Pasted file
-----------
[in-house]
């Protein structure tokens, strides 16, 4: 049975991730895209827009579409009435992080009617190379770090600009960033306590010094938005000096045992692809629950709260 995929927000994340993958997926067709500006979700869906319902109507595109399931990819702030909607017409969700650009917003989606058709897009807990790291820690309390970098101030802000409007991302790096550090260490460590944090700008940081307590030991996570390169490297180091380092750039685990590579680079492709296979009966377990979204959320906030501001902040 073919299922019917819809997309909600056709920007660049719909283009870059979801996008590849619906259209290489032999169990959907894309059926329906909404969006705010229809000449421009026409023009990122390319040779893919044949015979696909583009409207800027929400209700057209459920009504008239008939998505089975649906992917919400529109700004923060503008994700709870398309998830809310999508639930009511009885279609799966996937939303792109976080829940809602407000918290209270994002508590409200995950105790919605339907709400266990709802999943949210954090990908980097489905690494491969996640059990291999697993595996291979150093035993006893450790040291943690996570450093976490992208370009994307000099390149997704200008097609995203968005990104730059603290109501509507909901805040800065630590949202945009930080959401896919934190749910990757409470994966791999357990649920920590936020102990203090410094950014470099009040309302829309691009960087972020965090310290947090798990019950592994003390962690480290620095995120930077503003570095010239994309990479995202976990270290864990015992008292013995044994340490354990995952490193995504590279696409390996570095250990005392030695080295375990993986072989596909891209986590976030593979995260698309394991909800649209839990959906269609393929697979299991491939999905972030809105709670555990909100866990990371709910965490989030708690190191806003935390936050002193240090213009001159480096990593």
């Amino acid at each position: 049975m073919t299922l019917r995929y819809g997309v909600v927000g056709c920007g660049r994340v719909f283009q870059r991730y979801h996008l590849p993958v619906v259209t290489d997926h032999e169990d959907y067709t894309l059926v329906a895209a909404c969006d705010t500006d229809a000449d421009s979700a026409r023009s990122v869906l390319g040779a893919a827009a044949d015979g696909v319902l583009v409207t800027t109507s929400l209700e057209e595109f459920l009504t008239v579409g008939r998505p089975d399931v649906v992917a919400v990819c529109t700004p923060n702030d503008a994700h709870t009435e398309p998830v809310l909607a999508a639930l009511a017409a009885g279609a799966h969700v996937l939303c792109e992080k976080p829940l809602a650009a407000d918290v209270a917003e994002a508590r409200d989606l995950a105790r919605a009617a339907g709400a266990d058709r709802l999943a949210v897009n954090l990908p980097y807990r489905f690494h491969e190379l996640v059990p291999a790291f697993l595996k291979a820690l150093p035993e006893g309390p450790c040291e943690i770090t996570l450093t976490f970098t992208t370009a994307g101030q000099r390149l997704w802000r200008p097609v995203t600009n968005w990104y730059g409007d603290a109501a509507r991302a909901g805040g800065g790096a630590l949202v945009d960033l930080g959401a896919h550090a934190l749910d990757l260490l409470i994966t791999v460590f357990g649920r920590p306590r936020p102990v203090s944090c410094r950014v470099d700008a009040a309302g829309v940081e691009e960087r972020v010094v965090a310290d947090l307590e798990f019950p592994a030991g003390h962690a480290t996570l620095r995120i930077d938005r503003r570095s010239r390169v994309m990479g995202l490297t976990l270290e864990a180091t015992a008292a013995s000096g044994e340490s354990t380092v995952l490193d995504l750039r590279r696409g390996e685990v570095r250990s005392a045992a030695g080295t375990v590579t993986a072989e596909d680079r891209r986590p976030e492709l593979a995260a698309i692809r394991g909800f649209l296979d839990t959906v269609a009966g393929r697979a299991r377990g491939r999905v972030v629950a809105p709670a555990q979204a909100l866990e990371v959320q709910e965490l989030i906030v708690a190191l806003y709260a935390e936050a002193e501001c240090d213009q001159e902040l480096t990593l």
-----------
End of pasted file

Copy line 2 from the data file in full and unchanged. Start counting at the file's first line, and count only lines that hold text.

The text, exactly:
């Protein structure tokens, strides 16, 4: 049975991730895209827009579409009435992080009617190379770090600009960033306590010094938005000096045992692809629950709260 995929927000994340993958997926067709500006979700869906319902109507595109399931990819702030909607017409969700650009917003989606058709897009807990790291820690309390970098101030802000409007991302790096550090260490460590944090700008940081307590030991996570390169490297180091380092750039685990590579680079492709296979009966377990979204959320906030501001902040 073919299922019917819809997309909600056709920007660049719909283009870059979801996008590849619906259209290489032999169990959907894309059926329906909404969006705010229809000449421009026409023009990122390319040779893919044949015979696909583009409207800027929400209700057209459920009504008239008939998505089975649906992917919400529109700004923060503008994700709870398309998830809310999508639930009511009885279609799966996937939303792109976080829940809602407000918290209270994002508590409200995950105790919605339907709400266990709802999943949210954090990908980097489905690494491969996640059990291999697993595996291979150093035993006893450790040291943690996570450093976490992208370009994307000099390149997704200008097609995203968005990104730059603290109501509507909901805040800065630590949202945009930080959401896919934190749910990757409470994966791999357990649920920590936020102990203090410094950014470099009040309302829309691009960087972020965090310290947090798990019950592994003390962690480290620095995120930077503003570095010239994309990479995202976990270290864990015992008292013995044994340490354990995952490193995504590279696409390996570095250990005392030695080295375990993986072989596909891209986590976030593979995260698309394991909800649209839990959906269609393929697979299991491939999905972030809105709670555990909100866990990371709910965490989030708690190191806003935390936050002193240090213009001159480096990593």